Future of Design November 14, 2022

The Metaverse is coming. Here’s what that means.

Artistic rendering of a scene in the metaverse

Facebook recently renamed itself Meta. J.P. Morgan predicts the metaverse will be a $1 trillion market. And Nike, Coca-Cola, and Louis Vuitton are among the major brands who have ventured forth into this new world. Perkins&Will digital innovation strategist Thomas Kearns explains why the metaverse is important, and what he’s working on for clients.

Q: What is the metaverse?

A: The metaverse is the next step in the maturation of the internet, what people are starting to call Web 3.0. It adds a spatial dimension. In the same way every company has a website today, every company will have some representation in the metaverse. There won’t be one single metaverse, but many virtual worlds that are interconnected. The easiest examples of these virtual worlds are multiplayer video games like Fortnite and Minecraft. At the heart of each world is a community of people.

Q: Who will build the metaverse?

A: Digital agencies and video game developers are the incumbents to design the metaverse because they know how to craft rich, immersive experiences that have emotional depth. There will be a part of the metaverse that is pure fantasy and entertainment. But there will be another part that is about productivity and expanding the physical realm, which is where companies will look to architecture firms to offer expertise. Architects won’t have to develop new skill sets; the actual work of building metaverse spaces will be done by specialists, or through advancements and plug-ins to additional tools and workflows. At Perkins&Will, we are already invested in professional software development, so we are in a unique position to offer both the beautiful digital building and the interactive user experience.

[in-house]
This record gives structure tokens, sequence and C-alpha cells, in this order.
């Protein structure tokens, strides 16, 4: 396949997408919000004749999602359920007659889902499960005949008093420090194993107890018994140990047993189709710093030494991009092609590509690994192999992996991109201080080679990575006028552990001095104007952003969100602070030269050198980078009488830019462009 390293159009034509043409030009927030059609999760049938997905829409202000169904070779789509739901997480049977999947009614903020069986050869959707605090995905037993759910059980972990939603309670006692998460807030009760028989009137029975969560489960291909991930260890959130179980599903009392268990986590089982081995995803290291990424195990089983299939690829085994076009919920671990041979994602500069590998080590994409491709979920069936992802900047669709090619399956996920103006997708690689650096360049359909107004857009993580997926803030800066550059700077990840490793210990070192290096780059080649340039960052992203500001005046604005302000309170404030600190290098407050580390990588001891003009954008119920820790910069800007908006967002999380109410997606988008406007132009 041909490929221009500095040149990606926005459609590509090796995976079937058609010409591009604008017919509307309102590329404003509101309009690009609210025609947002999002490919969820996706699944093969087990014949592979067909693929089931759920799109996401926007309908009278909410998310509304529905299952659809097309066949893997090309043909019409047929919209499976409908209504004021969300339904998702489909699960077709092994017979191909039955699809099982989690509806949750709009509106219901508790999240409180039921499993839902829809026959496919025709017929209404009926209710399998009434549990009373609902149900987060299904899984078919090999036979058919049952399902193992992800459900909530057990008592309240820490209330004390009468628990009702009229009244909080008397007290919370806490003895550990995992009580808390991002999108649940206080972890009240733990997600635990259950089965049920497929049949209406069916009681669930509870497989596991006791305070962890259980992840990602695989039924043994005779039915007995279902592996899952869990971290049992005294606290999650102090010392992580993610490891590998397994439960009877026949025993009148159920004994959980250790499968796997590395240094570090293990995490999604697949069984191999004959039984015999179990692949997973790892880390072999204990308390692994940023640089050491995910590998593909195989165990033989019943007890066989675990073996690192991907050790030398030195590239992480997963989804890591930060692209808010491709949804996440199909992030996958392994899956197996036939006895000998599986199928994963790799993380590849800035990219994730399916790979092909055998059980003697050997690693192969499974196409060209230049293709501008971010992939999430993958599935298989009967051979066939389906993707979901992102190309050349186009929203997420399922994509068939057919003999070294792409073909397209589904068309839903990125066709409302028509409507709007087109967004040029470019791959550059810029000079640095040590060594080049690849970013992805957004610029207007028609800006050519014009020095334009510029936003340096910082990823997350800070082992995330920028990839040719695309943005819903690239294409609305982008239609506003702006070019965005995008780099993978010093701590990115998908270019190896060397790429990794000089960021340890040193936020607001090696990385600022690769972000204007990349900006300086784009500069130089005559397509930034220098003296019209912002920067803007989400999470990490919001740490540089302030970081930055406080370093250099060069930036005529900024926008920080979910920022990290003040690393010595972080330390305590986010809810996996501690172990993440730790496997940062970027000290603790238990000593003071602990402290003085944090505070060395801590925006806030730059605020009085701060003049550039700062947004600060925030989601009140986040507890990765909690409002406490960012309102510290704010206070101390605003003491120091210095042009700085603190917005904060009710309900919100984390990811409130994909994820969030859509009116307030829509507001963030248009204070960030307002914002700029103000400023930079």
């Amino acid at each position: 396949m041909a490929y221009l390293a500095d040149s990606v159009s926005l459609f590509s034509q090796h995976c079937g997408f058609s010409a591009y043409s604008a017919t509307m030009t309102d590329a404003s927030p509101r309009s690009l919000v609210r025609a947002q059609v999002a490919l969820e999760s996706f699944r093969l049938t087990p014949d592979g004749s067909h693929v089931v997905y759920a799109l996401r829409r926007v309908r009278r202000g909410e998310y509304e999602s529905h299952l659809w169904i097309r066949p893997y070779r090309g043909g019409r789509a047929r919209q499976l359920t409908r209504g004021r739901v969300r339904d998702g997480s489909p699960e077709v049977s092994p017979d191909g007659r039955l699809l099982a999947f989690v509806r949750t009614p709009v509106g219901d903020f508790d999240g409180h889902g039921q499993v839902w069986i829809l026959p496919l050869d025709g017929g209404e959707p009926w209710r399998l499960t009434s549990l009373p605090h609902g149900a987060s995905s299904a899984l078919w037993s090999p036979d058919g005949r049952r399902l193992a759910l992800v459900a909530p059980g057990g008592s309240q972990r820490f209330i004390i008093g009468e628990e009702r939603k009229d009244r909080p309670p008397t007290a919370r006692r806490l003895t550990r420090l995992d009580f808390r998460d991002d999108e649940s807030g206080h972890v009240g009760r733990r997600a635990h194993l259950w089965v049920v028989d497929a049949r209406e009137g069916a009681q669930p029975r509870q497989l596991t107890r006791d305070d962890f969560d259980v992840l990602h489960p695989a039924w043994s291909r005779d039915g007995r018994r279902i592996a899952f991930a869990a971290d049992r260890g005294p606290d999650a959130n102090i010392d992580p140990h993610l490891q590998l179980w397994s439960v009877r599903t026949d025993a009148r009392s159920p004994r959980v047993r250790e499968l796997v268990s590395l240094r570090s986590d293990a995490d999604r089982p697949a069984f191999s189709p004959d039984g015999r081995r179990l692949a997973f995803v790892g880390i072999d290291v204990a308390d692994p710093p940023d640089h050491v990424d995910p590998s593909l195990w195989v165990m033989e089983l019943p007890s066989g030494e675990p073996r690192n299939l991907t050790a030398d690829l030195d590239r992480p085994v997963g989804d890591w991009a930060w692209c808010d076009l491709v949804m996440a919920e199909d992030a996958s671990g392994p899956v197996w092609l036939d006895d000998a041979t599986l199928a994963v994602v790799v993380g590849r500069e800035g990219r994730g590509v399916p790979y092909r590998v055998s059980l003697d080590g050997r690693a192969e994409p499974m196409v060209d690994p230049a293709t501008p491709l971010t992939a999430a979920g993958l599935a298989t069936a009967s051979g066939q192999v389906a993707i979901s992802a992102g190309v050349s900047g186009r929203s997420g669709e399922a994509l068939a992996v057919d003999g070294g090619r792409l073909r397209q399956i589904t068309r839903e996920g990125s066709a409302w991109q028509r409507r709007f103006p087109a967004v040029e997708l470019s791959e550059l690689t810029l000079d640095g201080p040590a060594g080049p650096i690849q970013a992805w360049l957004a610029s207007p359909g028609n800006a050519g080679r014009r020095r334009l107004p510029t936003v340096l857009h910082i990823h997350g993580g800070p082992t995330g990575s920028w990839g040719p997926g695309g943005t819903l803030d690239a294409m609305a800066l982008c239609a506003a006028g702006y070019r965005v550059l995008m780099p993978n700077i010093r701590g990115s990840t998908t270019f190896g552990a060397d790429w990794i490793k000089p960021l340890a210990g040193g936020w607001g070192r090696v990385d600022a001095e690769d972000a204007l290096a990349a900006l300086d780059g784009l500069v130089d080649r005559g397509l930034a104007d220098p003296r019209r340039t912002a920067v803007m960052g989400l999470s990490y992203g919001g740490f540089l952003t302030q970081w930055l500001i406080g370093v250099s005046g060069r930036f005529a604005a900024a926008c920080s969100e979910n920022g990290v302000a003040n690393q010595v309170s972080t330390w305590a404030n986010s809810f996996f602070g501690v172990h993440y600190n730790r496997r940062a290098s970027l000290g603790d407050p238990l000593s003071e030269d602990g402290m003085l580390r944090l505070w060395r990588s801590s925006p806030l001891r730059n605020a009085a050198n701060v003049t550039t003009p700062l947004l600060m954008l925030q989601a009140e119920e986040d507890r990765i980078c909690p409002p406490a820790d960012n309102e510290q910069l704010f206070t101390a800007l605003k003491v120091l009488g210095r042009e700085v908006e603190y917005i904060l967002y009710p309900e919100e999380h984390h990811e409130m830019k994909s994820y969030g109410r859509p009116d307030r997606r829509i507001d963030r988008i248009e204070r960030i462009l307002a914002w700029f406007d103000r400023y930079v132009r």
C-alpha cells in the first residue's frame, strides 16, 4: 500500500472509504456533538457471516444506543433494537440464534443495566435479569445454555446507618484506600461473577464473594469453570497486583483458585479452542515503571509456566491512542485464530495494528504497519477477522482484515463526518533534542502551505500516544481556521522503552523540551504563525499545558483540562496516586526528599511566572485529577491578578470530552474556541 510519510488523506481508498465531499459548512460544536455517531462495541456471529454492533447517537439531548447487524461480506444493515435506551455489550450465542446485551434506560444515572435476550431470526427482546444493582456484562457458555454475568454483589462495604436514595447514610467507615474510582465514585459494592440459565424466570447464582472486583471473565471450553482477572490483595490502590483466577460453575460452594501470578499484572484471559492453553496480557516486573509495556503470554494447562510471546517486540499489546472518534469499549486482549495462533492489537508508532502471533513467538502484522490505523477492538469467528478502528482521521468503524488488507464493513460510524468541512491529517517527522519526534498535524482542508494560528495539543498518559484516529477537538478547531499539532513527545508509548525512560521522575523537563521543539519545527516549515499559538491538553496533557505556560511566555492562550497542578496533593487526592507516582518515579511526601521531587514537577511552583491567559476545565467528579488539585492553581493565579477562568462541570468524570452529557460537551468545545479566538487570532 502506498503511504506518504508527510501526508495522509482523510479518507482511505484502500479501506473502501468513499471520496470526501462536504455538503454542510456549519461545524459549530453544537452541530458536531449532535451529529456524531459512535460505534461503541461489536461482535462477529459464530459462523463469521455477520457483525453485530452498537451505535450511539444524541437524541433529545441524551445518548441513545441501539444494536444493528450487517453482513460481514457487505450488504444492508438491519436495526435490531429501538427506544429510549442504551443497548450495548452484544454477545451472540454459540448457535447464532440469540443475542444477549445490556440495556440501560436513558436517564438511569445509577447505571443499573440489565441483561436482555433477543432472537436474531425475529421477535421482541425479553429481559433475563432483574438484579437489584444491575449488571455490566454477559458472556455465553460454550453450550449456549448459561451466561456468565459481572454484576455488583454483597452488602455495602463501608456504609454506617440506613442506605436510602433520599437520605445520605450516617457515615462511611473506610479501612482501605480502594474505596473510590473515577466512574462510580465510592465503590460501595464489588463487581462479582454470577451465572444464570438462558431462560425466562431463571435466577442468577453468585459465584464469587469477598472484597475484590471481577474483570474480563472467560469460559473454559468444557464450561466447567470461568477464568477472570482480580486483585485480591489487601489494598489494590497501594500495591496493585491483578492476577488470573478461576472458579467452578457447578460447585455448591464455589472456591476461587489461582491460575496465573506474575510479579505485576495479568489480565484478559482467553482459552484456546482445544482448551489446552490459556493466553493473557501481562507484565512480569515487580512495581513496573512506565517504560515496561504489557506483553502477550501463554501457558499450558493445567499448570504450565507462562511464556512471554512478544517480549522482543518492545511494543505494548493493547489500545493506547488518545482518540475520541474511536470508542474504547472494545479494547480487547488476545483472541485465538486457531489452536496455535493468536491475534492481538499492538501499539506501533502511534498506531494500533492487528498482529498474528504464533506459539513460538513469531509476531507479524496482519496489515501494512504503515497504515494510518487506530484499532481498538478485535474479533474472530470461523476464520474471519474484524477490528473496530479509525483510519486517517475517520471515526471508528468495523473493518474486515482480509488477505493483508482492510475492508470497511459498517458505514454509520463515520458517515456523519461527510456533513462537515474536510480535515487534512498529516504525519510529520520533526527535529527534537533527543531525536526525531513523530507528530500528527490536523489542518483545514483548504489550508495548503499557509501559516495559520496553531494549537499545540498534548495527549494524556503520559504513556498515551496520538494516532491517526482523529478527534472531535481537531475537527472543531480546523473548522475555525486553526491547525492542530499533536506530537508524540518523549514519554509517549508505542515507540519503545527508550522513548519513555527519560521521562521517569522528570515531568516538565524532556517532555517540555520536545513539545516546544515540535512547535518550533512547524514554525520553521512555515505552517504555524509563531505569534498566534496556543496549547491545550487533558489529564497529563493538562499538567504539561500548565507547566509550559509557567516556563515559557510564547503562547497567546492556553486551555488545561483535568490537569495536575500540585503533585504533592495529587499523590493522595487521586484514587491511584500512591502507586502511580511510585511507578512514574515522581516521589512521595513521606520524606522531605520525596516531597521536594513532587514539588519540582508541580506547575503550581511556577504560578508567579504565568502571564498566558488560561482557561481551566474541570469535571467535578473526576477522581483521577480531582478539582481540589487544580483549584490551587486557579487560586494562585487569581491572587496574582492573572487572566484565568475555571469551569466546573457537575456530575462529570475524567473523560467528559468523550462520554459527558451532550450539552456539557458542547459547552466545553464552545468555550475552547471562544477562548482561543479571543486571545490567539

Q: Why is it a big deal?

A: Well, there’s a lot of money at play. The market potential is huge: People already spend $54 billion a year on virtual goods, and digital real estate prices are skyrocketing. But there are many motivations for entering the metaverse. To help our clients, I created a map to guide this conversation, essentially a flow chart with questions. Some clients want to develop and sell NFTs, or non-fungible tokens, which are digital collectibles. Others want to build brand presence, like Acura, which opened up a virtual showroom on a metaverse platform called Decentraland. I think most companies are going to be very interested in creating hybrid work environments. Going forward, the most interesting opportunity for designers is creating digital extensions of physical environments.

Q: What kinds of experiences will be possible?

A: As a thought experiment, we looked at a well-known global coffeehouse brand and brainstormed various ideas. A wall display of coffee beans could become a virtual museum experience that explains how coffee is grown and produced. Customers in the café could interact with customers in a metaverse lounge; next to their chair, there would be a video wall displaying the other person.

Q: Do we all have to be avatars in a cartoon universe?

A: You’re in good company: Many people have a knee-jerk reaction to the cartooniness. Fortunately, the technology is advancing very quickly. Within 12 to 24 months, we’ll have the equivalent of Zoom in the metaverse. Our faces and expressions will be captured by webcams and rendered in 3D. That’s where Microsoft is going with Teams. So the experience will be much more intimate and transparent. Our studio is working with Epic’s Unreal engine, which was used to create the video game Fortnite, to deliver high-fidelity experiences that will be completely different from most of what you see today.